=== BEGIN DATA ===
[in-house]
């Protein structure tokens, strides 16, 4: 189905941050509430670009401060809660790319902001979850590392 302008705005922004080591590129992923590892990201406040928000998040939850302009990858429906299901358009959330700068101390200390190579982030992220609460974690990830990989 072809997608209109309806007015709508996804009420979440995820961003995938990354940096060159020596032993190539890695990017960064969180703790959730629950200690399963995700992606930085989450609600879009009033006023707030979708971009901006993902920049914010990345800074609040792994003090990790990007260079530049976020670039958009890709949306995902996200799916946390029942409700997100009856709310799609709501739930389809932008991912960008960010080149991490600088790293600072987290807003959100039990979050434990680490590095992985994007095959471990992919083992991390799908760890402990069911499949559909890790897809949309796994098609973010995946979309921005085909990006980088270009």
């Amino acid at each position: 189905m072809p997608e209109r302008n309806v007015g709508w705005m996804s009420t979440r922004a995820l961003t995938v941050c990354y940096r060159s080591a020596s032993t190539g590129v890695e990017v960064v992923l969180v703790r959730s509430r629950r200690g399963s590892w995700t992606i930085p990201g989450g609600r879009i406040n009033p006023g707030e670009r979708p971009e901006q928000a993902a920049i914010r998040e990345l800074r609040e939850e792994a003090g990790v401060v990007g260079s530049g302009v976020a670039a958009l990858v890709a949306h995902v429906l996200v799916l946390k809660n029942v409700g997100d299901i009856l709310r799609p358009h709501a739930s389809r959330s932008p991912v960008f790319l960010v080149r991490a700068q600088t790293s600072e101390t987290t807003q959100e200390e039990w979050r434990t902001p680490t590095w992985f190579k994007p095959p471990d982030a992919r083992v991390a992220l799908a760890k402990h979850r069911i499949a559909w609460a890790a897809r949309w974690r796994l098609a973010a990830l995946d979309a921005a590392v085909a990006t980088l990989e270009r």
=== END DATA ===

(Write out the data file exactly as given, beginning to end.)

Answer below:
[in-house]
């Protein structure tokens, strides 16, 4: 189905941050509430670009401060809660790319902001979850590392 302008705005922004080591590129992923590892990201406040928000998040939850302009990858429906299901358009959330700068101390200390190579982030992220609460974690990830990989 072809997608209109309806007015709508996804009420979440995820961003995938990354940096060159020596032993190539890695990017960064969180703790959730629950200690399963995700992606930085989450609600879009009033006023707030979708971009901006993902920049914010990345800074609040792994003090990790990007260079530049976020670039958009890709949306995902996200799916946390029942409700997100009856709310799609709501739930389809932008991912960008960010080149991490600088790293600072987290807003959100039990979050434990680490590095992985994007095959471990992919083992991390799908760890402990069911499949559909890790897809949309796994098609973010995946979309921005085909990006980088270009």
């Amino acid at each position: 189905m072809p997608e209109r302008n309806v007015g709508w705005m996804s009420t979440r922004a995820l961003t995938v941050c990354y940096r060159s080591a020596s032993t190539g590129v890695e990017v960064v992923l969180v703790r959730s509430r629950r200690g399963s590892w995700t992606i930085p990201g989450g609600r879009i406040n009033p006023g707030e670009r979708p971009e901006q928000a993902a920049i914010r998040e990345l800074r609040e939850e792994a003090g990790v401060v990007g260079s530049g302009v976020a670039a958009l990858v890709a949306h995902v429906l996200v799916l946390k809660n029942v409700g997100d299901i009856l709310r799609p358009h709501a739930s389809r959330s932008p991912v960008f790319l960010v080149r991490a700068q600088t790293s600072e101390t987290t807003q959100e200390e039990w979050r434990t902001p680490t590095w992985f190579k994007p095959p471990d982030a992919r083992v991390a992220l799908a760890k402990h979850r069911i499949a559909w609460a890790a897809r949309w974690r796994l098609a973010a990830l995946d979309a921005a590392v085909a990006t980088l990989e270009r």